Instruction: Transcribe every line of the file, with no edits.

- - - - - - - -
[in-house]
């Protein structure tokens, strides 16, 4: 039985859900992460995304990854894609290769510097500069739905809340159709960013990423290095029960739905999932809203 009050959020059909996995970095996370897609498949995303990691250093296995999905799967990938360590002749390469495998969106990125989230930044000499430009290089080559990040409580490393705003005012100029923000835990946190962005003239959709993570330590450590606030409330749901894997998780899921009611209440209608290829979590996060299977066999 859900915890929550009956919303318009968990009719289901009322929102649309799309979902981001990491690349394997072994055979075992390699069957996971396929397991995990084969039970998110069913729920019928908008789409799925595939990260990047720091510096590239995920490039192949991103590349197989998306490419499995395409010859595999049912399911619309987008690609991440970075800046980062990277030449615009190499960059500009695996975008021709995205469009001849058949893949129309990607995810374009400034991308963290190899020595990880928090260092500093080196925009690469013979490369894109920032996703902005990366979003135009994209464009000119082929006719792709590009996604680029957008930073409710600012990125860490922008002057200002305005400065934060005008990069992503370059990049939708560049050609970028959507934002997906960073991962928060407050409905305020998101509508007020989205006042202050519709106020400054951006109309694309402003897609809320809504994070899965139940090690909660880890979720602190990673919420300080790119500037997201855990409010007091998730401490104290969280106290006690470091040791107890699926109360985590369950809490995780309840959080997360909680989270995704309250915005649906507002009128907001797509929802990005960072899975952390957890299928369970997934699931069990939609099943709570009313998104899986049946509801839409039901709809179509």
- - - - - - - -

[in-house]
């Protein structure tokens, strides 16, 4: 039985859900992460995304990854894609290769510097500069739905809340159709960013990423290095029960739905999932809203 009050959020059909996995970095996370897609498949995303990691250093296995999905799967990938360590002749390469495998969106990125989230930044000499430009290089080559990040409580490393705003005012100029923000835990946190962005003239959709993570330590450590606030409330749901894997998780899921009611209440209608290829979590996060299977066999 859900915890929550009956919303318009968990009719289901009322929102649309799309979902981001990491690349394997072994055979075992390699069957996971396929397991995990084969039970998110069913729920019928908008789409799925595939990260990047720091510096590239995920490039192949991103590349197989998306490419499995395409010859595999049912399911619309987008690609991440970075800046980062990277030449615009190499960059500009695996975008021709995205469009001849058949893949129309990607995810374009400034991308963290190899020595990880928090260092500093080196925009690469013979490369894109920032996703902005990366979003135009994209464009000119082929006719792709590009996604680029957008930073409710600012990125860490922008002057200002305005400065934060005008990069992503370059990049939708560049050609970028959507934002997906960073991962928060407050409905305020998101509508007020989205006042202050519709106020400054951006109309694309402003897609809320809504994070899965139940090690909660880890979720602190990673919420300080790119500037997201855990409010007091998730401490104290969280106290006690470091040791107890699926109360985590369950809490995780309840959080997360909680989270995704309250915005649906507002009128907001797509929802990005960072899975952390957890299928369970997934699931069990939609099943709570009313998104899986049946509801839409039901709809179509």